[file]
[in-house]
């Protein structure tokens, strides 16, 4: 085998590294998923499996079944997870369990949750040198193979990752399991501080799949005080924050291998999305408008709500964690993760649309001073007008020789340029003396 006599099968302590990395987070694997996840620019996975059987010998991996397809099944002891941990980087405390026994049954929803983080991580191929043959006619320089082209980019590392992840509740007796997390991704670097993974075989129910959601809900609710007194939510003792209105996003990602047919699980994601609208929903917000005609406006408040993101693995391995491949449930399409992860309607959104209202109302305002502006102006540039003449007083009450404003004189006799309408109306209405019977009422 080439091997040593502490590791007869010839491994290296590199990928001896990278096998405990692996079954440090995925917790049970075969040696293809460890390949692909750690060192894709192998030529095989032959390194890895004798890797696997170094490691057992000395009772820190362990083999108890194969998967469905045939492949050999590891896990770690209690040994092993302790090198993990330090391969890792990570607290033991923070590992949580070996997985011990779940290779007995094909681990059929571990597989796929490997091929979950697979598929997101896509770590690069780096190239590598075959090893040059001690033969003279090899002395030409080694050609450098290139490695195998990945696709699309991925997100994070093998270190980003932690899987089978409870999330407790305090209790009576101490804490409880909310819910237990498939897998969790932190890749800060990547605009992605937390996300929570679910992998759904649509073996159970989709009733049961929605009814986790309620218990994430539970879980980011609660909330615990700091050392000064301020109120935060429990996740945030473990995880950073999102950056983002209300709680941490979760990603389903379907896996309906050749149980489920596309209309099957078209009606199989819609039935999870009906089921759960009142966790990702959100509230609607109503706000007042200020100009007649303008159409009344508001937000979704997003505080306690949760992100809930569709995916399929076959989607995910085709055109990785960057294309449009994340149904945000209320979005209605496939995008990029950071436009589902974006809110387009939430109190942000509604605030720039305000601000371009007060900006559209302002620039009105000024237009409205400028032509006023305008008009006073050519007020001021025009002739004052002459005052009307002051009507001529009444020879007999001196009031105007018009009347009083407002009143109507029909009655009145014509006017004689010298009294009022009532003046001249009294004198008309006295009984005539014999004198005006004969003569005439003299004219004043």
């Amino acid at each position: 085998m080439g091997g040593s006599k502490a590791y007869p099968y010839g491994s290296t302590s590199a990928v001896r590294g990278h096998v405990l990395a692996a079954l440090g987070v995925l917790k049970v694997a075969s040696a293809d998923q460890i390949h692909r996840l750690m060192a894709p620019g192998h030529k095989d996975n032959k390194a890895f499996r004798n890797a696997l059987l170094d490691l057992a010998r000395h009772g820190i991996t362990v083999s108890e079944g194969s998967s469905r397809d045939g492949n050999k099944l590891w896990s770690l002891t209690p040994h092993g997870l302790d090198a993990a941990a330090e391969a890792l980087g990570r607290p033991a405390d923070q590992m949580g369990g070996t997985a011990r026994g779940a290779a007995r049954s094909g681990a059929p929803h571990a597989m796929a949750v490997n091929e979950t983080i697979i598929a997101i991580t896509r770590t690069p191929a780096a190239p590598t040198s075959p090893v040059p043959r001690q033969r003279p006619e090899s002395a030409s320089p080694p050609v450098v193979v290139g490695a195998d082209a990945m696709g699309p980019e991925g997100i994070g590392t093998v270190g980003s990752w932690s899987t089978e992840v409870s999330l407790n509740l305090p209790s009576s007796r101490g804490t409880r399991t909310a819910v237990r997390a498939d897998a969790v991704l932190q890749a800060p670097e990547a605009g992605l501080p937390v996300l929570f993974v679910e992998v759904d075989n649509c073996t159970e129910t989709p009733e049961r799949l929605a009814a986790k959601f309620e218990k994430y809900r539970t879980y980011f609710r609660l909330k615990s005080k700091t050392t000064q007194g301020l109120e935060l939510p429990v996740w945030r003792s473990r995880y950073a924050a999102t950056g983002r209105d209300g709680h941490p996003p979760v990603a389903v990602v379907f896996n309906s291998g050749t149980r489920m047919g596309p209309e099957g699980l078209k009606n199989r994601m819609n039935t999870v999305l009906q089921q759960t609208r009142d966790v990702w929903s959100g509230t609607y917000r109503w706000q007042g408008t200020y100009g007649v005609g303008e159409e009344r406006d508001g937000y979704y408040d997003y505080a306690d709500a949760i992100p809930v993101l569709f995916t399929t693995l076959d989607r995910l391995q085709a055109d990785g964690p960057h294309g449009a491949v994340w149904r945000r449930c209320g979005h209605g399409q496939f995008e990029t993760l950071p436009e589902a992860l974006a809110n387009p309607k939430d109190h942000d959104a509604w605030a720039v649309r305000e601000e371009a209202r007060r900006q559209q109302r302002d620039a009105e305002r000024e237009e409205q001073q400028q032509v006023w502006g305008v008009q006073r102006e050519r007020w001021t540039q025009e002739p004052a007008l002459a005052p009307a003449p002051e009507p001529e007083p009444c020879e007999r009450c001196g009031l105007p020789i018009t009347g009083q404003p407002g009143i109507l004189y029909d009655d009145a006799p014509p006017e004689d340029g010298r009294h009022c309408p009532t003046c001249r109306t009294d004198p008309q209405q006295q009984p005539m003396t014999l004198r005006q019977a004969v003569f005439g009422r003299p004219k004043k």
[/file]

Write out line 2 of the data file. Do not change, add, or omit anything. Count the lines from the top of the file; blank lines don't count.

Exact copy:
């Protein structure tokens, strides 16, 4: 085998590294998923499996079944997870369990949750040198193979990752399991501080799949005080924050291998999305408008709500964690993760649309001073007008020789340029003396 006599099968302590990395987070694997996840620019996975059987010998991996397809099944002891941990980087405390026994049954929803983080991580191929043959006619320089082209980019590392992840509740007796997390991704670097993974075989129910959601809900609710007194939510003792209105996003990602047919699980994601609208929903917000005609406006408040993101693995391995491949449930399409992860309607959104209202109302305002502006102006540039003449007083009450404003004189006799309408109306209405019977009422 080439091997040593502490590791007869010839491994290296590199990928001896990278096998405990692996079954440090995925917790049970075969040696293809460890390949692909750690060192894709192998030529095989032959390194890895004798890797696997170094490691057992000395009772820190362990083999108890194969998967469905045939492949050999590891896990770690209690040994092993302790090198993990330090391969890792990570607290033991923070590992949580070996997985011990779940290779007995094909681990059929571990597989796929490997091929979950697979598929997101896509770590690069780096190239590598075959090893040059001690033969003279090899002395030409080694050609450098290139490695195998990945696709699309991925997100994070093998270190980003932690899987089978409870999330407790305090209790009576101490804490409880909310819910237990498939897998969790932190890749800060990547605009992605937390996300929570679910992998759904649509073996159970989709009733049961929605009814986790309620218990994430539970879980980011609660909330615990700091050392000064301020109120935060429990996740945030473990995880950073999102950056983002209300709680941490979760990603389903379907896996309906050749149980489920596309209309099957078209009606199989819609039935999870009906089921759960009142966790990702959100509230609607109503706000007042200020100009007649303008159409009344508001937000979704997003505080306690949760992100809930569709995916399929076959989607995910085709055109990785960057294309449009994340149904945000209320979005209605496939995008990029950071436009589902974006809110387009939430109190942000509604605030720039305000601000371009007060900006559209302002620039009105000024237009409205400028032509006023305008008009006073050519007020001021025009002739004052002459005052009307002051009507001529009444020879007999001196009031105007018009009347009083407002009143109507029909009655009145014509006017004689010298009294009022009532003046001249009294004198008309006295009984005539014999004198005006004969003569005439003299004219004043």